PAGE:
At the death of George Chapman in 1959, the Merchant’s House board tried desperately to find a way to keep the house afloat. By that time, funds were running low, the house had continued to deteriorate during Chapman’s time, and developers were eager to acquire the property. The board was seriously considering throwing in the towel.
And then in 1963, the Decorators Club of New York City, a women’s group of professional interior decorators, agreed to take the Merchant’s House on as a project. One would suppose that a group of decorators would want to impose their own ideas on the decor. But they didn’t. They felt that the house should be preserved just the way it was in the 19thcentury, and their stewardship reflected that commitment. For five years they raised funds, made stop- gap repairs, conducted tours, reproduced the carpet and the silk curtains, and managed to keep the lights on. They had neither the funds nor the know how to undertake what was necessary to halt the disintegration of the house, but they kept at it, and in 1969, they had the good luck of consulting architect Joseph Roberto, who fell in love with the house and devoted a decade to securing funding and conducting the restoration as a volunteer.
True to their charter, the Decorators Club is still a women’s group. The name of the organization has not changed, but today the members are known officially as interior designers.
They are not interested in historic preservation in general or the Merchant’s House in particular, but there is no doubt whatsoever that the Merchant’s House owes its existence not only to the founder, George Chapman, and the restorer, Joseph Roberto, but to the group of resolute women who called themselves interior decorators and who would not have been at all offended if you called them “ladies.” In fact, Elizabeth Draper, whom the NY Times called “the grand dame of interior design,” and who served as the president of the Decorators Club for two years and was a member of the Museum board for 18, said of herself, “I came along in that lovely ladies’ era of decorating, just before all the talented men began emerging in the field.”
The Merchant’s House is the only existing example of an urban home owned by a member of the merchant elite of New York when that city was the “commercial emporium of the nation.” Without the devotion and stubborn persistence of those lady decorators, one of New York City’s most important historical resources would simply not exist.
First of all, let me dispatch the criticism of the passage most frequently cited by the media as offensive: The Little House on the Prairie was published in 1932. On the first page of that first edition, the following sentence appears:
There the wild animals wandered and fed as though they were in a pasture that stretched much further than a man could see, and there were no people. Only the Indians lived there.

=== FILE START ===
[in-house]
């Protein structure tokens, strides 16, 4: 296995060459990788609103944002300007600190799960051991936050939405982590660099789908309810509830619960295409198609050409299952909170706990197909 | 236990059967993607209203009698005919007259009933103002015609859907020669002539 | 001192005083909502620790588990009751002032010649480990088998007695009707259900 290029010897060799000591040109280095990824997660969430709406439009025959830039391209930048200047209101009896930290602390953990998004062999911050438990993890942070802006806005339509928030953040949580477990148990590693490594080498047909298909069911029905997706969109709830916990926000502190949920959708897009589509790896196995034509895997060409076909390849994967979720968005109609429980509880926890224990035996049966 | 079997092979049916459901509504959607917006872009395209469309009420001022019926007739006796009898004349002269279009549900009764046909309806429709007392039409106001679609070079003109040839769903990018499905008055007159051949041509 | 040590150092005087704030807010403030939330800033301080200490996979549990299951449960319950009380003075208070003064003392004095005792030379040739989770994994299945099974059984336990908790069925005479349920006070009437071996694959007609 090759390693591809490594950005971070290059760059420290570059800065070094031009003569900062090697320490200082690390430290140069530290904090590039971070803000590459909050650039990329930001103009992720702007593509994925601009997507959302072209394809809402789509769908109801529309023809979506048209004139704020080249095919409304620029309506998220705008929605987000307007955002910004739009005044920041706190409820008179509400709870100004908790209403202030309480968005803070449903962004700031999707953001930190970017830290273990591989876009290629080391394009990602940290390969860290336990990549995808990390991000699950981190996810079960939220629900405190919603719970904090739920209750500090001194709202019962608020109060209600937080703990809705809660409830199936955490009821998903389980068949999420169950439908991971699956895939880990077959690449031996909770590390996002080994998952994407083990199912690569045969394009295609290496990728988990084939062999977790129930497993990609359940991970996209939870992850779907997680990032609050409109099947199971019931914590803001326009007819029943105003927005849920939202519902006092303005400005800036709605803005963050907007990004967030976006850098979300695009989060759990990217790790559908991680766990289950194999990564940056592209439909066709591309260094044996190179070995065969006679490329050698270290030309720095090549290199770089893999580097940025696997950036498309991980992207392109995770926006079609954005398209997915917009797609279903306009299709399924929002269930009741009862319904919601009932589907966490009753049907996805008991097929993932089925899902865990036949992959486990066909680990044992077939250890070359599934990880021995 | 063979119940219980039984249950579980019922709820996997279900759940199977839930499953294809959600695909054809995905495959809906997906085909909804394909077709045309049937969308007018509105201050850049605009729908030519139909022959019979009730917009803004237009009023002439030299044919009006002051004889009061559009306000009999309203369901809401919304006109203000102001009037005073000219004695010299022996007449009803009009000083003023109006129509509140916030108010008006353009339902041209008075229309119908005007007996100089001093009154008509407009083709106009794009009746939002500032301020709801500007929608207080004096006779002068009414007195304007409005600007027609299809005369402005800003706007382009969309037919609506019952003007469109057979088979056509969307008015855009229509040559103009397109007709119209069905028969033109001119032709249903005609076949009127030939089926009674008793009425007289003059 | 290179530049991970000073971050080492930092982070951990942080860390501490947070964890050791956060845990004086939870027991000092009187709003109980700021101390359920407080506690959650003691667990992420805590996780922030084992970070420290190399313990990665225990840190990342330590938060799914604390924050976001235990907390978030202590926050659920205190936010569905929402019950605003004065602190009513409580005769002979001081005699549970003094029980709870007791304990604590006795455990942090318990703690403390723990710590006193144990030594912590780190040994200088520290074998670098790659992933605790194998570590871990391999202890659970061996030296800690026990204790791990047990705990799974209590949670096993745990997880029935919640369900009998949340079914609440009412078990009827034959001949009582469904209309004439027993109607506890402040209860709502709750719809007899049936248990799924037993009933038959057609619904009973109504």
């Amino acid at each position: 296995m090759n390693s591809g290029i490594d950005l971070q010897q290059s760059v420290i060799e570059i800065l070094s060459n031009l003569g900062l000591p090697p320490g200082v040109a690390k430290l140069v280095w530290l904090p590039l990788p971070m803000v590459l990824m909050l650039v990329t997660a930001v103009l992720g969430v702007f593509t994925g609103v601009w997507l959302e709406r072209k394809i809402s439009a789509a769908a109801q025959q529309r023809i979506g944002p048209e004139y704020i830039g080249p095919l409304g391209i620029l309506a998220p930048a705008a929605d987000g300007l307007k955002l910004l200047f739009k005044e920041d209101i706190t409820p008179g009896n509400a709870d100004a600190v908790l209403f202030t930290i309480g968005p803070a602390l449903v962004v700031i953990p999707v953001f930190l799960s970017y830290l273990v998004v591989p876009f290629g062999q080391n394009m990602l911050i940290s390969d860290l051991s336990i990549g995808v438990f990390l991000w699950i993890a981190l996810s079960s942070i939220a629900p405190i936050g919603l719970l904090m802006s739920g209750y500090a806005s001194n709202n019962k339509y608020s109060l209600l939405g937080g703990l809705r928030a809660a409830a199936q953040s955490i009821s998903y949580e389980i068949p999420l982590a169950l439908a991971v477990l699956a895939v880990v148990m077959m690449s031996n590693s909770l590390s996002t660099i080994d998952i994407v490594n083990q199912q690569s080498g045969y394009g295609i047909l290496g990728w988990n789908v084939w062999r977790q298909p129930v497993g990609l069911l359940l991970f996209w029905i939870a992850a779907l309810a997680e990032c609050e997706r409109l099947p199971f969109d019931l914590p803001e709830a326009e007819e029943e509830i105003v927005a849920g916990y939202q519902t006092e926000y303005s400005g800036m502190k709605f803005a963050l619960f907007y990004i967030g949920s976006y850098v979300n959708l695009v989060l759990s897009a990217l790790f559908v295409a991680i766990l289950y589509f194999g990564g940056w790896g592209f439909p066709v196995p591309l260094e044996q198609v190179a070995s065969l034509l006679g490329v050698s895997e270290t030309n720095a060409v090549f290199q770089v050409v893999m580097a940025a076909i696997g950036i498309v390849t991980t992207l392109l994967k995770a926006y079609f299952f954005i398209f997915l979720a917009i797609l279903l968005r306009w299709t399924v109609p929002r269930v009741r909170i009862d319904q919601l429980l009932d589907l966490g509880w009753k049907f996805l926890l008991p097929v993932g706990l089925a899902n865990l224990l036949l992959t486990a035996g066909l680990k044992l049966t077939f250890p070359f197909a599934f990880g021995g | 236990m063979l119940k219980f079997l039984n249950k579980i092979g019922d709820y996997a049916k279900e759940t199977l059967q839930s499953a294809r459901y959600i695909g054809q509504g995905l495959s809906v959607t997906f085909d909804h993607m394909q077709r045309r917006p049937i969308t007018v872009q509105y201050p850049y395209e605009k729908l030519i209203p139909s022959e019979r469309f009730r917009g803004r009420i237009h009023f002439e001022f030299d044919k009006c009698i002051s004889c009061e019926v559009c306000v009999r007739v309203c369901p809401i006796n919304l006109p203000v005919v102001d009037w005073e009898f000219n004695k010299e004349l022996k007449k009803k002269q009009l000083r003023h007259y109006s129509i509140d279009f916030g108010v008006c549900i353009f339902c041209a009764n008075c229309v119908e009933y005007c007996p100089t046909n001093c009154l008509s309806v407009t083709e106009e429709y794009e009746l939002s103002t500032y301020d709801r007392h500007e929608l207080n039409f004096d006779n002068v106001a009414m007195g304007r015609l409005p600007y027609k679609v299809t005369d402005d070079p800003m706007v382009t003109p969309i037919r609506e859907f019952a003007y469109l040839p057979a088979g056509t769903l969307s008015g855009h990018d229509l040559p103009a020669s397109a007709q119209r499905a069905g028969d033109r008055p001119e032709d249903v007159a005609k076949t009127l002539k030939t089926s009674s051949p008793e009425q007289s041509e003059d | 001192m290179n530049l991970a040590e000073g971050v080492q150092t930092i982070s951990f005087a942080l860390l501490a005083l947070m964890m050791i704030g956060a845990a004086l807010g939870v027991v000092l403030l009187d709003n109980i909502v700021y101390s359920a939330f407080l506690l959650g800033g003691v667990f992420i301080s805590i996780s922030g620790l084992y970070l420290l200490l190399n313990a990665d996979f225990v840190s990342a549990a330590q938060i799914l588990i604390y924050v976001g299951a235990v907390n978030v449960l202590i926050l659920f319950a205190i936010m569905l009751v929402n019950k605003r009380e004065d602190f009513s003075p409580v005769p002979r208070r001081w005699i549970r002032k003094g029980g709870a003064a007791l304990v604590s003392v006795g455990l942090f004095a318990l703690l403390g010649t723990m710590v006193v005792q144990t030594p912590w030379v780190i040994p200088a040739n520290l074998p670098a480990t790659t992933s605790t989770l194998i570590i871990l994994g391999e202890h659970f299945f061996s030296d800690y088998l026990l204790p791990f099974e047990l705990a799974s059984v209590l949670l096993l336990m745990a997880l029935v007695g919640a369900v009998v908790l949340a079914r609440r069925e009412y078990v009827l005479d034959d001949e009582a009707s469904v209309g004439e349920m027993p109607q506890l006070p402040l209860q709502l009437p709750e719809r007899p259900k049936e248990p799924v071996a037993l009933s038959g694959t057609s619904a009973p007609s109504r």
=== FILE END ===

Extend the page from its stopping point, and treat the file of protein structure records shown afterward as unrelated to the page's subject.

It seemed clear to most readers that what was meant was that there were no white people like Laura and her family. But in 1952, a reader wrote to the publisher complaining about the passage. The editor was shocked that no one had ever noticed the wording before and suggested a correction. The author immediately responded:
You are perfectly right about the fault in Little House on the Prairie and have my permission to make the correction you request. It was a stupid blunder of mine.
In a new edition published in 1953, the offending passage was replaced by the following:
There the wild animals wandered and fed as though they were in a pasture that stretched much further than a man could see, and there were no settlers. Only Indians lived there.
In other words, the original offensive wording has not appeared in the book for 65 years! But apparently there is no statute of limitations in the case of careless political incorrectness. It is really stretching to assume that Wilder thought Indians were subhuman.
I imagine the authorities dislike Laura’s physical descriptions of the Indians or the fact that the “wild men” frighten her:
First she saw their leather moccasins. Then their stringy bare, red-brown legs all the way up. Around their waists each of the Indians wore a leather thong, and the furry skin of a small animal hung down in front. . . .Their faces were bold and fierce and terrible. Their black eyes glittered. . . .When Laura peeked out from behind the slab again, both Indians were looking straight at her. Her heart jumped into her throat and choked her with its pounding.
But make no mistake: it is Pa who is the central character of this book. It is his decisions that drive the action; his accomplishments as a frontiersman that fill the pages; his songs and fiddle that provide much of the poetry. Surely it is to Pa we must look for the values this work endorses.
And what are they when it comes to the Indians?
One day a tall Indian suddenly appears in the doorway,
‘How!’ he said to Pa. Pa held onto Jack and replied, ‘How!’ He dragged Jack to the bedpost and tied him there. While he was doing it, the Indian came in and squatted down by the fire. Then Pa squatted down by the Indian, and they sat there, friendly, but not saying a word, while Ma finished cooking dinner. . . .Ma gave Pa and the Indian their dinners on two tin plates, and they ate silently. The Pa gave the Indian some tobacco for his pipe. They filled their pipes, and they lighted the tobacco with coals from the fire, and they silently smoked until the pipes were empty. . . .A while longer they all sat silent. Then the Indian rose up and went away without a sound.